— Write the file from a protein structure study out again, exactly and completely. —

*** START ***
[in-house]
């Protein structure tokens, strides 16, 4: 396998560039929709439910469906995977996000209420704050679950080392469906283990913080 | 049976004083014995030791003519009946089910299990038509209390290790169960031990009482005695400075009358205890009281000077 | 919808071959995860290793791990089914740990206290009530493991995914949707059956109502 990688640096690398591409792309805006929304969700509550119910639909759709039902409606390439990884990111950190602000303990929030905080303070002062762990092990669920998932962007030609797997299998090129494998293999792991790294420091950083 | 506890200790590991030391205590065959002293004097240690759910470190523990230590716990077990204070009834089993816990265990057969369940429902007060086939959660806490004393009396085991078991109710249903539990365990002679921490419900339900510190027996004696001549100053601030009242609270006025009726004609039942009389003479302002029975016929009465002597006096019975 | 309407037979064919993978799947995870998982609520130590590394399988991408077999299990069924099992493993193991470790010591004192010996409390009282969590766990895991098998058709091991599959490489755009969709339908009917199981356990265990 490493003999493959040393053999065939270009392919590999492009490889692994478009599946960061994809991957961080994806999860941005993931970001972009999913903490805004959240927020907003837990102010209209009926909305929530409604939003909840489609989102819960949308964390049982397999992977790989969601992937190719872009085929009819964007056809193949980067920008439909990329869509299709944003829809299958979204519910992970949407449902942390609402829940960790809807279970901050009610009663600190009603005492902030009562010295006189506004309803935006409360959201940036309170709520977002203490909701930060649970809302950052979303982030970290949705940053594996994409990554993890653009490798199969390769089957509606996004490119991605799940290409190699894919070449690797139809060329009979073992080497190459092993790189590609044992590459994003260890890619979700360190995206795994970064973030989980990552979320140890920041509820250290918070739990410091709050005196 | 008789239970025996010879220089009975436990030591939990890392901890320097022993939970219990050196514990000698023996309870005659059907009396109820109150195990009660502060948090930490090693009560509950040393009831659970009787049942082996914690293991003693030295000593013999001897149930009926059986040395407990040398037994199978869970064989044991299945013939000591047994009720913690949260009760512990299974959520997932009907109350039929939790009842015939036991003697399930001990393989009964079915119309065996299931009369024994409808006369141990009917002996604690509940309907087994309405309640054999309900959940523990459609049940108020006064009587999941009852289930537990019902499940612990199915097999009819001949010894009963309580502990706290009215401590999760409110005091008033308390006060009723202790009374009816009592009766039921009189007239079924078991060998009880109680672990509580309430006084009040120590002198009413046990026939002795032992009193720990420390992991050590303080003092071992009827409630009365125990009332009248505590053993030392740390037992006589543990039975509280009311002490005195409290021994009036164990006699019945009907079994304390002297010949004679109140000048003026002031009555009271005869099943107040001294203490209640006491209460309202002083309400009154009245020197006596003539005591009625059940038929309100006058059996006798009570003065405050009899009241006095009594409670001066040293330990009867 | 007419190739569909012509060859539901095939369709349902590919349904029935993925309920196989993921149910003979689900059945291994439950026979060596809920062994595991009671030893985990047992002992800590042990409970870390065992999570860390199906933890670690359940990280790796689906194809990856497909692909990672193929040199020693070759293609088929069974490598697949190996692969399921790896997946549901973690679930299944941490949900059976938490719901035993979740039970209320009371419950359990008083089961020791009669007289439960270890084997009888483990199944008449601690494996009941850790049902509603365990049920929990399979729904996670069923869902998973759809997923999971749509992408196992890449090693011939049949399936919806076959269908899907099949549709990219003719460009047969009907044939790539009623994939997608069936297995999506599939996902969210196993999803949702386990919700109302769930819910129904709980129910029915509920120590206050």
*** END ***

[in-house]
């Protein structure tokens, strides 16, 4: 396998560039929709439910469906995977996000209420704050679950080392469906283990913080 | 049976004083014995030791003519009946089910299990038509209390290790169960031990009482005695400075009358205890009281000077 | 919808071959995860290793791990089914740990206290009530493991995914949707059956109502 990688640096690398591409792309805006929304969700509550119910639909759709039902409606390439990884990111950190602000303990929030905080303070002062762990092990669920998932962007030609797997299998090129494998293999792991790294420091950083 | 506890200790590991030391205590065959002293004097240690759910470190523990230590716990077990204070009834089993816990265990057969369940429902007060086939959660806490004393009396085991078991109710249903539990365990002679921490419900339900510190027996004696001549100053601030009242609270006025009726004609039942009389003479302002029975016929009465002597006096019975 | 309407037979064919993978799947995870998982609520130590590394399988991408077999299990069924099992493993193991470790010591004192010996409390009282969590766990895991098998058709091991599959490489755009969709339908009917199981356990265990 490493003999493959040393053999065939270009392919590999492009490889692994478009599946960061994809991957961080994806999860941005993931970001972009999913903490805004959240927020907003837990102010209209009926909305929530409604939003909840489609989102819960949308964390049982397999992977790989969601992937190719872009085929009819964007056809193949980067920008439909990329869509299709944003829809299958979204519910992970949407449902942390609402829940960790809807279970901050009610009663600190009603005492902030009562010295006189506004309803935006409360959201940036309170709520977002203490909701930060649970809302950052979303982030970290949705940053594996994409990554993890653009490798199969390769089957509606996004490119991605799940290409190699894919070449690797139809060329009979073992080497190459092993790189590609044992590459994003260890890619979700360190995206795994970064973030989980990552979320140890920041509820250290918070739990410091709050005196 | 008789239970025996010879220089009975436990030591939990890392901890320097022993939970219990050196514990000698023996309870005659059907009396109820109150195990009660502060948090930490090693009560509950040393009831659970009787049942082996914690293991003693030295000593013999001897149930009926059986040395407990040398037994199978869970064989044991299945013939000591047994009720913690949260009760512990299974959520997932009907109350039929939790009842015939036991003697399930001990393989009964079915119309065996299931009369024994409808006369141990009917002996604690509940309907087994309405309640054999309900959940523990459609049940108020006064009587999941009852289930537990019902499940612990199915097999009819001949010894009963309580502990706290009215401590999760409110005091008033308390006060009723202790009374009816009592009766039921009189007239079924078991060998009880109680672990509580309430006084009040120590002198009413046990026939002795032992009193720990420390992991050590303080003092071992009827409630009365125990009332009248505590053993030392740390037992006589543990039975509280009311002490005195409290021994009036164990006699019945009907079994304390002297010949004679109140000048003026002031009555009271005869099943107040001294203490209640006491209460309202002083309400009154009245020197006596003539005591009625059940038929309100006058059996006798009570003065405050009899009241006095009594409670001066040293330990009867 | 007419190739569909012509060859539901095939369709349902590919349904029935993925309920196989993921149910003979689900059945291994439950026979060596809920062994595991009671030893985990047992002992800590042990409970870390065992999570860390199906933890670690359940990280790796689906194809990856497909692909990672193929040199020693070759293609088929069974490598697949190996692969399921790896997946549901973690679930299944941490949900059976938490719901035993979740039970209320009371419950359990008083089961020791009669007289439960270890084997009888483990199944008449601690494996009941850790049902509603365990049920929990399979729904996670069923869902998973759809997923999971749509992408196992890449090693011939049949399936919806076959269908899907099949549709990219003719460009047969009907044939790539009623994939997608069936297995999506599939996902969210196993999803949702386990919700109302769930819910129904709980129910029915509920120590206050």